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School on Columbus Day: You’re Really Going to Argue a Day Off?

Jackie Cope

For the hard-working, active, and intelligent students of Staples High School, a break once in a while is nice. With tests, quizzes, essays, and extracurricular activities, most students at Staples need the occasional day off. Whether it’s to catch up on work or to catch up on sleep, all students and teachers want a holiday.

During the first two weeks of school, students and teachers in Westport enjoy having a four-day week and then a three-day week. But after that, there no more long weekends, vacations, or half days until Thanksgiving.

That’s just too long.

New teachers, college applications, and SATs create the perfect storm to destroy a high schooler’s social life. I would understand if the Board of Education would eliminate a holiday later in the year, but taking away one day off in the first quarter is a little extreme.

Between Rosh Hashanah and Thanksgiving, there are no breaks. This extended period of time full of tests, quizzes, and extensive homework assignments can make students and teachers a little antsy.

Students especially want Columbus Day off, not only to celebrate but to do what most teenagers do, which is sleep.

As Kenny Brill ‘17 says, “We’ve always celebrated it in the past and we need a break to sleep in.”

Whether it is sports, orchestra, or just plain high school work, all students wish to take a break from the pressure.

Compared to last year, this new school year seems like boarding school. Last year around the time of Columbus Day, the whole district had five days off for Hurricane Sandy. This unexpected “vacation” made the first quarter go by very fast.

Students are not the only ones who hope to have a day off to celebrate the founding of the new world. An anonymous history teacher says, “It’s traditionally been a public holiday in the past, and most other districts in the state have it. If we had it last year, why don’t we have it this year? If we don’t have Veterans Day, we should at least have Columbus Day.”

Whether it’s celebrating the New World or celebrating the beauty of sleep, we need to dedicate Columbus Day as a holiday.

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About the Contributors
Will Dumke, Staff Writer
To Will Dumke ’16, Inklings has not only brought him the opportunity to inform the school on the news, but it has let him jump in the back of a car and film screaming seniors as they drive from one end of town to the other. Raking in thousands of views last year, Dumke put together a short video that gave a glimpse of what the tradition of Motorcade was like on the inside. This video was by far Dumke’s favorite piece of his from last year and he aspires to keep working on his videography skills this upcoming year. But he’s not only in it for the multimedia aspect. Dumke likes being a part of journalism because it allows him to get information out to the public quickly. He loves to write both news and sports stories because he enjoys giving the “quick pop” of information that the readers are interested in. However, if you don’t find Dumke hunched over a computer writing a story or editing a video, he could easily be practicing the piano or skiing down the slopes of a challenging mountain. He is a member of both the Staples jazz band and the Staples ski team and loves being a part of both. Over the summers, he spends his time either helping little kids learn how to sail or hanging out with his friends. Going into his second year on the Inklings staff, Dumke hopes to work on his creative writing and put together a collection of pieces that he’s proud of.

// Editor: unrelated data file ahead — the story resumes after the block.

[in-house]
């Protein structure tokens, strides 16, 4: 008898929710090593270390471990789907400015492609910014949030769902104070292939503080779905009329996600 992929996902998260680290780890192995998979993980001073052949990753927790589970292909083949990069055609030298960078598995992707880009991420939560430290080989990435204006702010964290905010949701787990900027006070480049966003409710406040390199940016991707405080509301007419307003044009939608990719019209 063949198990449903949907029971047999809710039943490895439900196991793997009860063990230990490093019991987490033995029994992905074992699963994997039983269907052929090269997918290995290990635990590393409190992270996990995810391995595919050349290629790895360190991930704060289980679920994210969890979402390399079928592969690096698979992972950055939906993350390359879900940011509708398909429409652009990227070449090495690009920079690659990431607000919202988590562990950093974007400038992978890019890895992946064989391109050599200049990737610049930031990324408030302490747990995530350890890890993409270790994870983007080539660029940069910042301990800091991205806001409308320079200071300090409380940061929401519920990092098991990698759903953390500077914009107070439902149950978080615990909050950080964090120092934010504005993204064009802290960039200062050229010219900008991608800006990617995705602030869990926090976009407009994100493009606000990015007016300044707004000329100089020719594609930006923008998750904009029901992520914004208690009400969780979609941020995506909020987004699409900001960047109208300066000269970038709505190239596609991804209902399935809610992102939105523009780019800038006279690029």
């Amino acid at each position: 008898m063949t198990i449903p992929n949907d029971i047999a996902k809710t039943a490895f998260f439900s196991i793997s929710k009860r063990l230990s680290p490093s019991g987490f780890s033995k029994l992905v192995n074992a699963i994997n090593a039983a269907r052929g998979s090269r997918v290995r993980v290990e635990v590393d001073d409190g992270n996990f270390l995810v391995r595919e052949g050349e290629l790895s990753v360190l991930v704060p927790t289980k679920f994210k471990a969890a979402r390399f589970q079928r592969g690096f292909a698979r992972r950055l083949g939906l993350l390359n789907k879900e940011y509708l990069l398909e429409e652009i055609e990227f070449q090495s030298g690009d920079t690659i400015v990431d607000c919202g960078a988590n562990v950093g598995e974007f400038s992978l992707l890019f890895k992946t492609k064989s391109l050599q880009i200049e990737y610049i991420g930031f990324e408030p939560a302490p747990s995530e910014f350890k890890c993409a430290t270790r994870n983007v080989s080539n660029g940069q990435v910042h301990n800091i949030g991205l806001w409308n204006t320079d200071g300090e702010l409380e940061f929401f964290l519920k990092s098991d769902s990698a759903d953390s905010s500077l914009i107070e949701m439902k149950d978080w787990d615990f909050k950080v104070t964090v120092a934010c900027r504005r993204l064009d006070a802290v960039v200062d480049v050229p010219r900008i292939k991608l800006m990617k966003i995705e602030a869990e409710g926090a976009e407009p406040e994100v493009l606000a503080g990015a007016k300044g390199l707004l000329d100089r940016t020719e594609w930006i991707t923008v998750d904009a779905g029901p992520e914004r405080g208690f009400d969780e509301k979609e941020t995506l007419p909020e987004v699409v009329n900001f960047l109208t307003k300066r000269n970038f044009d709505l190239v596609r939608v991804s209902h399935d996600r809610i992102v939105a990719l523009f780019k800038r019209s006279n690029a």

Jackie Cope, Features Editor
Senior Jackie Cope is determined to “Make H15tory” this year,  as it is written on the windows of her car in hot pink writing. Cope is currently working on the Inklings staff as one of the features editors and is ready to bring fun, engaging, and colorful features to this year’s papers. “I am beyond excited to be in charge of features,” Cope said.  “Last year I was Opinions Editor -- still fun but I needed a change.” Some of her previous work includes a piece where she focused on the current fashion trends around Staples.  It is a prime example of everything she publishes: lively, well-researched, and thought provoking. When Cope is not reporting on pressing topics at Staples, she devotes a good amount of her time to volunteer work. This past summer, she volunteered as a teacher’s aid at Daughters Of Charity pre-school in Bridgeport, Connecticut. “To put it into simple words, my job was making sure these three to five year olds didn’t kill each other,”Cope said.  “It’s total chaos -- one minute they’re laughing at something that is minorly funny and the next they trip and end up crying as if the world is coming to an end.” Aside from having to provide constant attention, Cope very much enjoys the presence of children and viewed her time working at the school as more of a fun activity rather than a job. She explained that many people would find her job as a challenging one, since she would be, “with these kids for hours on end, every day.”  However, Cope survived, “simply by treating them as funny little humans,” she said. “I loved it so much that I still find myself sharing stories about them to my friends.” Unsure of her profession for the future, whether it includes being with children or with writing, Cope is ready to leave her mark at Staples High School. “Hopefully I will know where I will be attending school for the next four years before April,” she said. “Until then, I’m going to have fun, work hard and make my own history.”  

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